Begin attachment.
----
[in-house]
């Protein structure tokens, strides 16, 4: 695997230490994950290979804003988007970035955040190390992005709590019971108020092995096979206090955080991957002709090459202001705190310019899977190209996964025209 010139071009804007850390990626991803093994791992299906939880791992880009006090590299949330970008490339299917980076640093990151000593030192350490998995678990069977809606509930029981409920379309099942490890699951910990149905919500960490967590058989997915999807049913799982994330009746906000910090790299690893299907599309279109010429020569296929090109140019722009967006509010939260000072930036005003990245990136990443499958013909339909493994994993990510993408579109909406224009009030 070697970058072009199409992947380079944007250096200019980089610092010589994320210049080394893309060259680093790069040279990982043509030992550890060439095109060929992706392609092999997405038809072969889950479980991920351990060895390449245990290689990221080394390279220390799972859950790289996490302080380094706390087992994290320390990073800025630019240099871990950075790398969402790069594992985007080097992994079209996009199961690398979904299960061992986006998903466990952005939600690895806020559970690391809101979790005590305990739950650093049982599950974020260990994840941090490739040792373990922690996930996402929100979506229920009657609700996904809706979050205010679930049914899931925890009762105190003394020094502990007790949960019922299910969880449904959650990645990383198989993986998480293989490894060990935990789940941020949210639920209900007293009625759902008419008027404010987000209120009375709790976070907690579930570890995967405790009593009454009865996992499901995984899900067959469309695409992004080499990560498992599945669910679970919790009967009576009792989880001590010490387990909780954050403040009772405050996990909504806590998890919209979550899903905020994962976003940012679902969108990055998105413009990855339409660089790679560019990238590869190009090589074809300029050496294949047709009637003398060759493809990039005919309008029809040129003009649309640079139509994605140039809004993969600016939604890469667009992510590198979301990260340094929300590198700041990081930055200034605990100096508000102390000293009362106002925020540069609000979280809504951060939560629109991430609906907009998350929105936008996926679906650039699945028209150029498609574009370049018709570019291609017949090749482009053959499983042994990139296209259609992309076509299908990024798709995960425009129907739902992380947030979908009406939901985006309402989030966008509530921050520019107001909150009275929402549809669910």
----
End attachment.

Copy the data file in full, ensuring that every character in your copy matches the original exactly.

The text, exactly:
[in-house]
């Protein structure tokens, strides 16, 4: 695997230490994950290979804003988007970035955040190390992005709590019971108020092995096979206090955080991957002709090459202001705190310019899977190209996964025209 010139071009804007850390990626991803093994791992299906939880791992880009006090590299949330970008490339299917980076640093990151000593030192350490998995678990069977809606509930029981409920379309099942490890699951910990149905919500960490967590058989997915999807049913799982994330009746906000910090790299690893299907599309279109010429020569296929090109140019722009967006509010939260000072930036005003990245990136990443499958013909339909493994994993990510993408579109909406224009009030 070697970058072009199409992947380079944007250096200019980089610092010589994320210049080394893309060259680093790069040279990982043509030992550890060439095109060929992706392609092999997405038809072969889950479980991920351990060895390449245990290689990221080394390279220390799972859950790289996490302080380094706390087992994290320390990073800025630019240099871990950075790398969402790069594992985007080097992994079209996009199961690398979904299960061992986006998903466990952005939600690895806020559970690391809101979790005590305990739950650093049982599950974020260990994840941090490739040792373990922690996930996402929100979506229920009657609700996904809706979050205010679930049914899931925890009762105190003394020094502990007790949960019922299910969880449904959650990645990383198989993986998480293989490894060990935990789940941020949210639920209900007293009625759902008419008027404010987000209120009375709790976070907690579930570890995967405790009593009454009865996992499901995984899900067959469309695409992004080499990560498992599945669910679970919790009967009576009792989880001590010490387990909780954050403040009772405050996990909504806590998890919209979550899903905020994962976003940012679902969108990055998105413009990855339409660089790679560019990238590869190009090589074809300029050496294949047709009637003398060759493809990039005919309008029809040129003009649309640079139509994605140039809004993969600016939604890469667009992510590198979301990260340094929300590198700041990081930055200034605990100096508000102390000293009362106002925020540069609000979280809504951060939560629109991430609906907009998350929105936008996926679906650039699945028209150029498609574009370049018709570019291609017949090749482009053959499983042994990139296209259609992309076509299908990024798709995960425009129907739902992380947030979908009406939901985006309402989030966008509530921050520019107001909150009275929402549809669910």